Attractive Nuisances: What They Are and Why They’re Dangerous

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Understanding What an Attractive Nuisance Is

Did you know that over 10.4 million people in the U.S. have an attractive nuisance on their land? Though this type of property is very common, it is often misunderstood. Learning what an attractive nuisance is can help you protect your family and avoid problematic lawsuits.

The Legal Definition of an Attractive Nuisance

An attractive nuisance is a broad description that refers to all sorts of properties, items, and structures that could be appealing to children. To qualify as an attractive nuisance, the item has to be both reasonably interesting to a child and dangerous to a child. One of the most common attractive nuisance examples is a pool, since most kids would love to jump into one, but they could drown without adult supervision.

Attractive nuisances are usually man-made items. It is rare for a pond, cliff, or other natural landscaping item to qualify as an attractive nuisance. Furthermore, the attractive nuisance usually must be something that is maintained or owned by a specific person. If it is a structure or other item that is not an individual’s responsibility, it might not qualify as an attractive nuisance. Generally, livestock or other animals do not qualify as an attractive nuisance, but this may be decided on a case-by-case basis.

Examples of Attractive Nuisances

The attractive nuisance definition is purposefully broad, so it can involve a wide range of items. To better understand what an attractive nuisance is, it can be helpful to take a look at common examples.

  • Pools, fountains, and other water features
  • Dangerous home playground equipment
  • Tramplines
  • Tree houses
  • Weapons or tools
  • Construction sites
  • Mechanical equipment
  • Old cars, appliances, or other junk

What Property Owners Are Supposed to Do With Attractive Nuisances

New Jersey attractive nuisance law requires any property owner with an attractive nuisance to take reasonable precautions to keep children safe. An attractive nuisance should be constructed and maintained in a way that makes it as safe as possible for a child to use. For example, a treehouse should have a sturdy ladder and a railing around it.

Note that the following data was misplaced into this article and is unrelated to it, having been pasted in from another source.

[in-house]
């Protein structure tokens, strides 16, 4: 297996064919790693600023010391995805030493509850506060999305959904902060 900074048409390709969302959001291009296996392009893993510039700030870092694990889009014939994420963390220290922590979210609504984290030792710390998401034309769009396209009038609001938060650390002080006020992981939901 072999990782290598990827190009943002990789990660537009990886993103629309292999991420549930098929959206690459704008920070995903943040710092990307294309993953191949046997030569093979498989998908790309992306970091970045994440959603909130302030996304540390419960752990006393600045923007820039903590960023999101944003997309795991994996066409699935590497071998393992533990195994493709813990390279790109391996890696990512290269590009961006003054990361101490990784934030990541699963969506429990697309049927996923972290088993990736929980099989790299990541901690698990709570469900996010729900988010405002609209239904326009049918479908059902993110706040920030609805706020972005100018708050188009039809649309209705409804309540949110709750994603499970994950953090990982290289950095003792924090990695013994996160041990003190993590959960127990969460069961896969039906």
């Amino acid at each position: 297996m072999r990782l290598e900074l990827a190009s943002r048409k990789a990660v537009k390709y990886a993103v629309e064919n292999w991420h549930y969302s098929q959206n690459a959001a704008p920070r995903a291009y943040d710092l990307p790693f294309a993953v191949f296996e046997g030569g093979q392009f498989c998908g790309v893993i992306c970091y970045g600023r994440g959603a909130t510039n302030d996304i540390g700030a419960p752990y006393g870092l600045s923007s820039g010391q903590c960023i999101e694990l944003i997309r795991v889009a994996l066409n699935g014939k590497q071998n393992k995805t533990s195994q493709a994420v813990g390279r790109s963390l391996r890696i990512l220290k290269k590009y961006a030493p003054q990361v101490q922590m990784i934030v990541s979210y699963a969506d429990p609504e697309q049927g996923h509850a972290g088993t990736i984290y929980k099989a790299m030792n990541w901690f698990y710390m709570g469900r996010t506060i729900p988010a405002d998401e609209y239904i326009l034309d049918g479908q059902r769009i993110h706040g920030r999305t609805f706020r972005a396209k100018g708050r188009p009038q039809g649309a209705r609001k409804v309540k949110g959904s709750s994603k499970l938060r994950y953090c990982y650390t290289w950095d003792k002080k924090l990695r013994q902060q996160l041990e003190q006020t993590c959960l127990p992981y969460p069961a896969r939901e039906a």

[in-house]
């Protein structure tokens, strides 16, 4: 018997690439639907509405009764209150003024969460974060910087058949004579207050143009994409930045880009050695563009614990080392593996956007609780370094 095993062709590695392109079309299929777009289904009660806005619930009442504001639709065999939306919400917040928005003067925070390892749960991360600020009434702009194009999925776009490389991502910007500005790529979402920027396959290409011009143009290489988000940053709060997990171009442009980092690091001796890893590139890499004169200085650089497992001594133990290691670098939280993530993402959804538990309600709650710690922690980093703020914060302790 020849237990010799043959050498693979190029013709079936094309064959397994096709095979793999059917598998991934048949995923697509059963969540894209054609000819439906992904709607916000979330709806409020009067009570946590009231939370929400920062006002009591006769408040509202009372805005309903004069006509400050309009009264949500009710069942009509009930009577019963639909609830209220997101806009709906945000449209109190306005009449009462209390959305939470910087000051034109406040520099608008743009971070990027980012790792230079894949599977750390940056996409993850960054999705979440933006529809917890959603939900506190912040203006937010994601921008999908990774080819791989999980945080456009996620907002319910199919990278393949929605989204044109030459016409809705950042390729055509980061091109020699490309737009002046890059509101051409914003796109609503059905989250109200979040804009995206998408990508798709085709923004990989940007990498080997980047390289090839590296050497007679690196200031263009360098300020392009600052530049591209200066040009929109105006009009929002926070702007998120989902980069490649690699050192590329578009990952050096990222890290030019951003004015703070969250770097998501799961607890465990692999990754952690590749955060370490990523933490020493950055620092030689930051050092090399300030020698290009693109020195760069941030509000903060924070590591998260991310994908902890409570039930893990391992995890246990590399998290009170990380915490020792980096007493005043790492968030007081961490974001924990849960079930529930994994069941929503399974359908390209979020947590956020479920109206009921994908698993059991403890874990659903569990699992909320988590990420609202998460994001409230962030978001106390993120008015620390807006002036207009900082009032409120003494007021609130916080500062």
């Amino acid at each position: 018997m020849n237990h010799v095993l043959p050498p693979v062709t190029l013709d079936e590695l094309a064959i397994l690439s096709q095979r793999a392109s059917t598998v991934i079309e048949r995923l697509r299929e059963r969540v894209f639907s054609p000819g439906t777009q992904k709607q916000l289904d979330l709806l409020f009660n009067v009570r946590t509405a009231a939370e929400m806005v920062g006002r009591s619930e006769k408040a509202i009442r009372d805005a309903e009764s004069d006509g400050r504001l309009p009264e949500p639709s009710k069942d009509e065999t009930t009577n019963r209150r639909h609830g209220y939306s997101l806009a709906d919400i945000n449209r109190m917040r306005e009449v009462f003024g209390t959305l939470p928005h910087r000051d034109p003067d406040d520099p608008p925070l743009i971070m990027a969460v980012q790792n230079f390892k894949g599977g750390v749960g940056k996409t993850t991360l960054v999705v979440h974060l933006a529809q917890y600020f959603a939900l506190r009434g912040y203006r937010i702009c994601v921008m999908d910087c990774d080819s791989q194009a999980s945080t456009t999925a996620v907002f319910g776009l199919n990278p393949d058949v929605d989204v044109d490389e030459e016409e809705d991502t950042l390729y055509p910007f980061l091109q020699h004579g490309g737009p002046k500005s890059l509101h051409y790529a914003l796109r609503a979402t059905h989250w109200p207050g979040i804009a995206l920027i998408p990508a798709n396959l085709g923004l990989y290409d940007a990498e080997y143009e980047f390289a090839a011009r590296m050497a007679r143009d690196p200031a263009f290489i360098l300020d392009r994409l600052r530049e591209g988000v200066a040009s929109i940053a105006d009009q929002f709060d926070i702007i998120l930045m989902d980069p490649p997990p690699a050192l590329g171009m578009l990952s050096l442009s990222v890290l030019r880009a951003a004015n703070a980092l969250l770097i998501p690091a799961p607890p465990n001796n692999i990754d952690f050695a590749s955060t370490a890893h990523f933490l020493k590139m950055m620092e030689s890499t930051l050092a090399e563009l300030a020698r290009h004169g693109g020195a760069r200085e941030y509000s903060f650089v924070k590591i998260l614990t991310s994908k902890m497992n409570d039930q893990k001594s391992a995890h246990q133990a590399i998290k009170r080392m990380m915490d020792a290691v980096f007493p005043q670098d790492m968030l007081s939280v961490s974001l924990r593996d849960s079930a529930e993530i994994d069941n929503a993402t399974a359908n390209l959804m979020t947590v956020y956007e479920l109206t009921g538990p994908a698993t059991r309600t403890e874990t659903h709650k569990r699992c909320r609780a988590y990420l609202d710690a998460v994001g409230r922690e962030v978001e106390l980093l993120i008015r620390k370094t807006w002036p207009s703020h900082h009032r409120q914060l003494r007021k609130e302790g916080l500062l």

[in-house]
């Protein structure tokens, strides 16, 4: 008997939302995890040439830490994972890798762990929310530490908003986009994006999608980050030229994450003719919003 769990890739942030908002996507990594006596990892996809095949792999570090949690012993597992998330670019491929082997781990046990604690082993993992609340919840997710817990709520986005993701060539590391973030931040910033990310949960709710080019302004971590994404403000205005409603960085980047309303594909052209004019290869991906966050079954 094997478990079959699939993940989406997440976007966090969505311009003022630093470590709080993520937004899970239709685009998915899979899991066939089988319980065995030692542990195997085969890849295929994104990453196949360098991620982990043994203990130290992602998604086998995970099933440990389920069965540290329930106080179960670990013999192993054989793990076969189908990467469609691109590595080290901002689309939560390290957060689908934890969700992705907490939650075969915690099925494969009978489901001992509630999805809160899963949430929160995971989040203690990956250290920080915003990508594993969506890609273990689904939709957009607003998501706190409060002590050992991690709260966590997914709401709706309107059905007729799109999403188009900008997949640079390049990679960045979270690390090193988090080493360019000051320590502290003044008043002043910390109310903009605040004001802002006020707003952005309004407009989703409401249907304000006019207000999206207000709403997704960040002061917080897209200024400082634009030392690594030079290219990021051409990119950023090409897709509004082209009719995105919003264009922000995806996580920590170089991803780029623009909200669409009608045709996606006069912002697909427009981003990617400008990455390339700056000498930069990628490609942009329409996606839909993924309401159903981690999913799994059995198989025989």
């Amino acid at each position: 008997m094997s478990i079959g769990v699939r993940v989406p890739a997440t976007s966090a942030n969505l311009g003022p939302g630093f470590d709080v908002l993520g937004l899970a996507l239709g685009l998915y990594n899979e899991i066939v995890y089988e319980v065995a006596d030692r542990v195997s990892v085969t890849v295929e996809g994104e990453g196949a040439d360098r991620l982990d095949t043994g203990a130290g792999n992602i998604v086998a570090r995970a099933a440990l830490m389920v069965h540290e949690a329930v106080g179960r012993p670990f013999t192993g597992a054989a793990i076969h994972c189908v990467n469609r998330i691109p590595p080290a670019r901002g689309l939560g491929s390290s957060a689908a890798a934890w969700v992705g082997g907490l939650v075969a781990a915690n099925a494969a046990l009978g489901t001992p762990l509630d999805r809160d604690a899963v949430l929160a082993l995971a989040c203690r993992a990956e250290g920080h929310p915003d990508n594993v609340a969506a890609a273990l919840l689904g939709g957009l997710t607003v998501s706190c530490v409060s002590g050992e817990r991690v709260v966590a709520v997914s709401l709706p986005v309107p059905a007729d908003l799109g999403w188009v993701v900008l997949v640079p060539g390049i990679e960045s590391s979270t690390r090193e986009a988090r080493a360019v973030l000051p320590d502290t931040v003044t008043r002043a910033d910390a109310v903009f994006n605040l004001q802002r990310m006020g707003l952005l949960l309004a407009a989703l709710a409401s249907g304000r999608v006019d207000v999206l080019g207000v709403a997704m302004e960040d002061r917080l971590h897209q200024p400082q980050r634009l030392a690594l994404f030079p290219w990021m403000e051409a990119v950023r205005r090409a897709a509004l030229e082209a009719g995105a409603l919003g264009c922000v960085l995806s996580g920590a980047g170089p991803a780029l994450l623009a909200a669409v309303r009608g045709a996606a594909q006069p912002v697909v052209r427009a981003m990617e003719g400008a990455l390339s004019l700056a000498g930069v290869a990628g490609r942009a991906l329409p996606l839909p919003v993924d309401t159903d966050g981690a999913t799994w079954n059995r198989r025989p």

Furthermore, any nuisance should be placed behind a large wall, gate, or other preventative barrier when possible. It is also helpful to have signs warning children and their parents of the danger. When an attractive nuisance is properly secured behind a gate, barrier, or warning sign, it is still an attractive nuisance. However, the owner might be less liable for injuries that occur.

What Happens If Someone Gets Harmed by an Attractive Nuisance

If your child is harmed by an unsecured attractive nuisance, you have the option of filing a personal injury lawsuit against the owner. Even if the child was trespassing, the owner still had a duty to prevent children from being harmed on the object. Their failure to fulfill that duty means they may need to help pay for the consequences of their negligence.

A personal injury attorney can assist you with filing a claim against the owner. If you can show they were negligent with their attractive nuisance, the court may order them to pay you for one or more of the following reasons.

  • Medical bills for the child’s injuries
  • Therapy or other mental health treatment
  • Lost wages for time off work while caring for the child
  • Lost earning potential if the child was disabled
  • Compensation for pain and suffering
  • Punitive damages to punish the owner for their negligence

At RAM Law, our team of personal injury attorneys is here to help. If you or someone you know has been harmed by an attractive nuisance, we may be able to assist you with getting compensation. We have offices in New Brunswick, Somerville, and Freehold, or you can schedule a remote consultation by calling 732-247-3600 or filling out our contact form. Get in touch with us today.

Contact Our Office

To schedule a confidential consultation, contact us online or call our offices, in New Brunswick at (732) 247-3600, in Somerville at (908) 448-2560, or in Freehold at (732) 828-2234.

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111 Livingston Avenue
New Brunswick, NJ 08901

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21 North Bridge Street
Somerville, NJ 08876

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31 W. Main Street 1st Floor
Freehold, NJ 07728

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